Self-Care and Self-EmploymentPosted on: Apr 25, 2018
‘Self-care’ is an expression you hear a lot lately. It seems to be a catch-all phrase that applies to everything from the superficial (spa days and manicures) to the serious (mental health awareness). I’m all for trends that encourage people to put themselves first, as I do think being selfish is a good thing (see my blog in praise of selfishness).
I think that self-employed people in particular need to get on board the self-care bandwagon. Why? Because the very nature of working for yourself is isolating.
There is no HR department to go to if you’re struggling with your mental health. There are no colleagues to keep an eye on you and keep you regularly topped up with tea and sympathy. And there are no paid holidays for when you do decide to take a duvet day. You’re on your own, kid.
So how can you take overcome these problems and take care of yourself as a self-employed person? By being aware of and avoiding these common pitfalls:
Not Taking Enough Holiday
I’m terrible at this. When I worked in an office, I had an annual leave allowance and my days off were tracked. As a freelancer, I don’t track my holidays, but I do know that I don’t take enough of them! It’s the double-edged sword of freelancing: you’re free to manage your own time but you’re also scared of turning down work and having unpaid time off.
But I don’t need to tell you how vital time off is to self-care, and in the spirit of ‘practice what you preach’ this is something I’m looking to improve.
Working Out of Hours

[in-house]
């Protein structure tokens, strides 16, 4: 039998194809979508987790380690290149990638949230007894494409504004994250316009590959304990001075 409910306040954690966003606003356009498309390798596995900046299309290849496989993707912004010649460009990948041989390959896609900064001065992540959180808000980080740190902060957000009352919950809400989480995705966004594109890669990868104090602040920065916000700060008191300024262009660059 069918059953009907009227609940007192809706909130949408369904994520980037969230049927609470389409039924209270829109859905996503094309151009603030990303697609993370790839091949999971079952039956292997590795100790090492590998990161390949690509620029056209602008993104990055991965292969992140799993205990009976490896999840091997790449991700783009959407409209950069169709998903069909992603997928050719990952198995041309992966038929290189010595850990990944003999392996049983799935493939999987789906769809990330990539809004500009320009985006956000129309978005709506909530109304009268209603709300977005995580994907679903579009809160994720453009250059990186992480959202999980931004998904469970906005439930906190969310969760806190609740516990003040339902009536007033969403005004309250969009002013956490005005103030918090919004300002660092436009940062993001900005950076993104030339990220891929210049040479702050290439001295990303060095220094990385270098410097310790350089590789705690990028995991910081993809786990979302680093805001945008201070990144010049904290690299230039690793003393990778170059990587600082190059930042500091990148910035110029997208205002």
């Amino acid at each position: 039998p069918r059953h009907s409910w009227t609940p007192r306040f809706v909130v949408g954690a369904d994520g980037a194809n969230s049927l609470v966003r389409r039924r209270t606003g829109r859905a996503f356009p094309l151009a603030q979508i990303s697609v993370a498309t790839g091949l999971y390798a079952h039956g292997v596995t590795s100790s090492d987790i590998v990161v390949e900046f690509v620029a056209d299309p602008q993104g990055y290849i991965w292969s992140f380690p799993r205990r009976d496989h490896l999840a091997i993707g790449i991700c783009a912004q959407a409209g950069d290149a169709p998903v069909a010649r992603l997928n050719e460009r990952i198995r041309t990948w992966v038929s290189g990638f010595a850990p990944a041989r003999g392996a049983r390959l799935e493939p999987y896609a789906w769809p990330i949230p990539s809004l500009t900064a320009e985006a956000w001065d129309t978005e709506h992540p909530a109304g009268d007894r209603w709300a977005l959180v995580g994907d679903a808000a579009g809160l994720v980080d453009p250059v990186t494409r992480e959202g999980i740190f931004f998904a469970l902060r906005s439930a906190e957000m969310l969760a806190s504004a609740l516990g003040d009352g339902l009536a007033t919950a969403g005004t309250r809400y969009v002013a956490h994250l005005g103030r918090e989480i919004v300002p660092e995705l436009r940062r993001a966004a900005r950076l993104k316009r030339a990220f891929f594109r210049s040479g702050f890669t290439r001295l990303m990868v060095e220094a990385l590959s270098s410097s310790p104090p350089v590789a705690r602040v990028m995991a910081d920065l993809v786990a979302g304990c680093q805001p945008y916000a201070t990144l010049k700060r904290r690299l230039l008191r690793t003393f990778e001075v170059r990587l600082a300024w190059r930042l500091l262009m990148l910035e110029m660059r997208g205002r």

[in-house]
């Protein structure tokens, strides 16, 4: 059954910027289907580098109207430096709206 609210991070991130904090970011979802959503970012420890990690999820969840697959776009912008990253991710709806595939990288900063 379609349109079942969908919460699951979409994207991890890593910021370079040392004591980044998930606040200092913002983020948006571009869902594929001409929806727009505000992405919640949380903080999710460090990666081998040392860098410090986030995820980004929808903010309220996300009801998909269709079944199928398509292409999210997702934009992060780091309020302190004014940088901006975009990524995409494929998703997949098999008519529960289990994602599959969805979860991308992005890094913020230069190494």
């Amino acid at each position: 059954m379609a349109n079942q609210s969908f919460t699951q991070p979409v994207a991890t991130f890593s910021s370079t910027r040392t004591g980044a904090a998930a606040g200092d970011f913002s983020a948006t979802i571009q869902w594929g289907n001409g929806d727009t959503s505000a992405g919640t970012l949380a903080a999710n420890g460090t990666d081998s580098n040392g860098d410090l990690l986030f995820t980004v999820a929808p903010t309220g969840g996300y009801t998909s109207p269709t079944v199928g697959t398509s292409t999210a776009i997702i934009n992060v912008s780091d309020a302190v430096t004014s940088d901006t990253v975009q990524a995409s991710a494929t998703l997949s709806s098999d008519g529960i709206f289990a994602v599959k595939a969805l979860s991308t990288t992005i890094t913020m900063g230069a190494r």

I’m better at this because I have a stubbornness about working out of hours – unless it’s for an extremely urgent deadline, I just don’t do it. I sometimes work at weekends but only if I feel I need to get a head start on the week ahead, and I know a lot of my freelancing peers do the same. Not having clear boundaries between work and leisure is a big self-care no-no!
Avoid the temptation to check or reply to emails out of hours, as your clients will only come to expect it.
Not Asking for Help When You Need It
We’re hearing this message more and more: asking for help is not a sign of weakness. If you’re having a bad day, tell someone. If you work at home alone, there are loads of great sources of support online: the Facebook groups of Freelance Heroes and The Freelance Lifestylers to name just two.
If you’re struggling with your workload, find a freelancer in the same sector as you who is available to take up some of the slack.
Not Taking Advantage of Being Your Own Boss
April is a tough month for me (I’ve written about this more here) and I spend most of it feeling a bit on edge. So you know what I did the other day? Skived off. It was gloriously sunny, I had just delivered a talk to a lovely networking group, and I just didn’t feel like going back to work. So I walked into town and had a Mr.Whippy in the park.
I felt so much better afterwards, some of which I can attribute to the smugness of being able to send my office-bound friends pictures of me scoffing ice cream in the park. But what’s the point of being your own boss if you don’t take advantage of these opportunities?!
Forgetting to Socialise
I’m not talking about going down the pub with your friends (although that’s always a good idea) – I’m talking about socialising with your local network, your business community, your fellow freelancers. This is especially important if you work from home on your own.
Solitude is like quicksand – the more time you spend in it, the harder it is to escape. I worked from home for two years and found it harder and harder to get myself out of the house and make myself look presentable. When putting on mascara feels like a chore you know you’ve got issues.
I decided to rent an office, but I know that’s not for everyone. However, I would recommend having a diary date at least once a week to get out into the real world, whether that’s going to an organised networking event or arranging to meet another freelancer for coffee.
So there are my top tips for self-care as a self-employed person. If you’ve got any to share, let me know, I’d love to hear from you.